Lauren Berlant Archive

Activism, Animals, Blog, Churchill 2014, Reviews

The Ghosts in Our Machine

Ghosts-1

There is a guy sitting in front of me crying. He looks like the kind of person I’d be friends with—I don’t know why, it’s just a look. I later find out his name is Dan, he’s a schoolteacher, and just a year ago he met the woman sitting next to him, with her hand on his shoulder, at a half-marathon race. She was vegan at the time, active in animal rights; he was vegetarian, sometimes. (Over the next year Dan turned vegan, dropped ten pounds, took ten minutes off his half-marathon time. He speaks of quickened muscle recovery and ‘living aligned’. They both think that each of them has lucked-out in finding the other. He tells me all this the next morning as we run together. Near the end of the run he stops, waits for his girlfriend, and I go on alone.) There is a fresh and loving intimacy between them, as she cares for this man crying in her arms, that I crave. It is perhaps a little of why I’m crying too, because what I’m watching is hurting, and I need support.

It’s the scene in the fur farm. It’s Jo-Anne McArthur’s still pictures, used so affectively as they are woven into the urgency of having to break in to the farm facility, take her pictures, and then leave without being discovered, and without saving a single one of these scared creatures. It is what McArthur says in the foreword to her book We Animals: for all those I could not save. It is why I am crying now (watching the film; writing these words). For every good thing we do, we don’t save these individuals in front of us. They are already dead. The use of the stilled images makes this point strongly, sadly.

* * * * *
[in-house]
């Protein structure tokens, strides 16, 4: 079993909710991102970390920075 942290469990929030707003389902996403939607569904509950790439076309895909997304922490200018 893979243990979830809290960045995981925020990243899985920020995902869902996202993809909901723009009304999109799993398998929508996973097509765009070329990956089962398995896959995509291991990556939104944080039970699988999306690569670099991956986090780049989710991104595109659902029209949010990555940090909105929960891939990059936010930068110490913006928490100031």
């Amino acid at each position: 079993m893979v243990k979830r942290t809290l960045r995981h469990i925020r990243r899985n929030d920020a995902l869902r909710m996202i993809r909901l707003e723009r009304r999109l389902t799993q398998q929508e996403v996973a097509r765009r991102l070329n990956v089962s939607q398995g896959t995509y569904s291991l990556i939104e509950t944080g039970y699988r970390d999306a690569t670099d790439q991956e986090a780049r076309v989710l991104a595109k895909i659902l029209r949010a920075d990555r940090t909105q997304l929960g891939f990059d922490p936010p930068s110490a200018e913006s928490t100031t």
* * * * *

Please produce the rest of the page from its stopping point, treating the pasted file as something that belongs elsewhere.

Still life. It makes me think of when my grandmother died. I was in Australia on a gap year, travelling. My family told me not to come back, to continue on my journey. My grandmother was ill, cantankerous, gave up on life early, except her sherry and her cigs. The only affection she ever really showed late in life was not towards us, but towards Scruffy and Tigger, their cats. So I did not go back. I send instead to my grandfather a condolence card with the image of a bowl of fruit on the front. On the back, it’s title: Still life. But she was dead. I don’t think my grandfather ever forgave me for not returning, for doing everything I could to get there. This is strangely the same feeling the film leads me to: please, let me go back to this farm, save them, do more. This is perhaps why Dan, I, others, so many others, are crying here as we watch The Ghosts in the People Barn at Farm Sanctuary. Have we done everything we can? For these foxes in the fur farm, death is not still life. Who will forgive us for not doing more?